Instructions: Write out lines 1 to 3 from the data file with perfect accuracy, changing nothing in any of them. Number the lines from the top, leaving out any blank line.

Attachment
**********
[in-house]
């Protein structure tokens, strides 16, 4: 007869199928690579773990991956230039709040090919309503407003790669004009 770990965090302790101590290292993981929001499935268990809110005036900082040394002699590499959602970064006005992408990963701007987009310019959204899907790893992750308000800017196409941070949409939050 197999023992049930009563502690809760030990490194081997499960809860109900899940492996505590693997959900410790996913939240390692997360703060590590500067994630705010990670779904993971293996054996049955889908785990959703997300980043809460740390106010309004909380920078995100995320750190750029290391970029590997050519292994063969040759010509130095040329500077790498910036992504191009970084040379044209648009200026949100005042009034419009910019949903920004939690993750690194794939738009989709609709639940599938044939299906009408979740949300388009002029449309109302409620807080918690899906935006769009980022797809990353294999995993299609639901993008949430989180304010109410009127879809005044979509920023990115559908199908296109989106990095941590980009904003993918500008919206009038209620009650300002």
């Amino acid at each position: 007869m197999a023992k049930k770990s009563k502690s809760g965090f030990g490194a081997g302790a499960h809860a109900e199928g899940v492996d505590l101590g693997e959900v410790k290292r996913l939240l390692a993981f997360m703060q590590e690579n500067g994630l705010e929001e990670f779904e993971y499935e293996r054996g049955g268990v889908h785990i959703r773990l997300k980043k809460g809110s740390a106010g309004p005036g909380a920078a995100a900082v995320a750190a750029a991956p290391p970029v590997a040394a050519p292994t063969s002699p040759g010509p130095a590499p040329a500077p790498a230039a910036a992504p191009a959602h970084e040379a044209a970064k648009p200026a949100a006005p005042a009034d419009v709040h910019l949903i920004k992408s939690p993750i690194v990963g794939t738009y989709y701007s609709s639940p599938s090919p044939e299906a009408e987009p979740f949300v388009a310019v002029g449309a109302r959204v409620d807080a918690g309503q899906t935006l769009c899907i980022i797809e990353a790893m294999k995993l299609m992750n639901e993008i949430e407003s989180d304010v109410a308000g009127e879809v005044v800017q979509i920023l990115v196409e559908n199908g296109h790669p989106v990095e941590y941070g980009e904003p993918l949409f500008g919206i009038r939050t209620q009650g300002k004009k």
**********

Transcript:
[in-house]
């Protein structure tokens, strides 16, 4: 007869199928690579773990991956230039709040090919309503407003790669004009 770990965090302790101590290292993981929001499935268990809110005036900082040394002699590499959602970064006005992408990963701007987009310019959204899907790893992750308000800017196409941070949409939050 197999023992049930009563502690809760030990490194081997499960809860109900899940492996505590693997959900410790996913939240390692997360703060590590500067994630705010990670779904993971293996054996049955889908785990959703997300980043809460740390106010309004909380920078995100995320750190750029290391970029590997050519292994063969040759010509130095040329500077790498910036992504191009970084040379044209648009200026949100005042009034419009910019949903920004939690993750690194794939738009989709609709639940599938044939299906009408979740949300388009002029449309109302409620807080918690899906935006769009980022797809990353294999995993299609639901993008949430989180304010109410009127879809005044979509920023990115559908199908296109989106990095941590980009904003993918500008919206009038209620009650300002």
């Amino acid at each position: 007869m197999a023992k049930k770990s009563k502690s809760g965090f030990g490194a081997g302790a499960h809860a109900e199928g899940v492996d505590l101590g693997e959900v410790k290292r996913l939240l390692a993981f997360m703060q590590e690579n500067g994630l705010e929001e990670f779904e993971y499935e293996r054996g049955g268990v889908h785990i959703r773990l997300k980043k809460g809110s740390a106010g309004p005036g909380a920078a995100a900082v995320a750190a750029a991956p290391p970029v590997a040394a050519p292994t063969s002699p040759g010509p130095a590499p040329a500077p790498a230039a910036a992504p191009a959602h970084e040379a044209a970064k648009p200026a949100a006005p005042a009034d419009v709040h910019l949903i920004k992408s939690p993750i690194v990963g794939t738009y989709y701007s609709s639940p599938s090919p044939e299906a009408e987009p979740f949300v388009a310019v002029g449309a109302r959204v409620d807080a918690g309503q899906t935006l769009c899907i980022i797809e990353a790893m294999k995993l299609m992750n639901e993008i949430e407003s989180d304010v109410a308000g009127e879809v005044v800017q979509i920023l990115v196409e559908n199908g296109h790669p989106v990095e941590y941070g980009e904003p993918l949409f500008g919206i009038r939050t209620q009650g300002k004009k």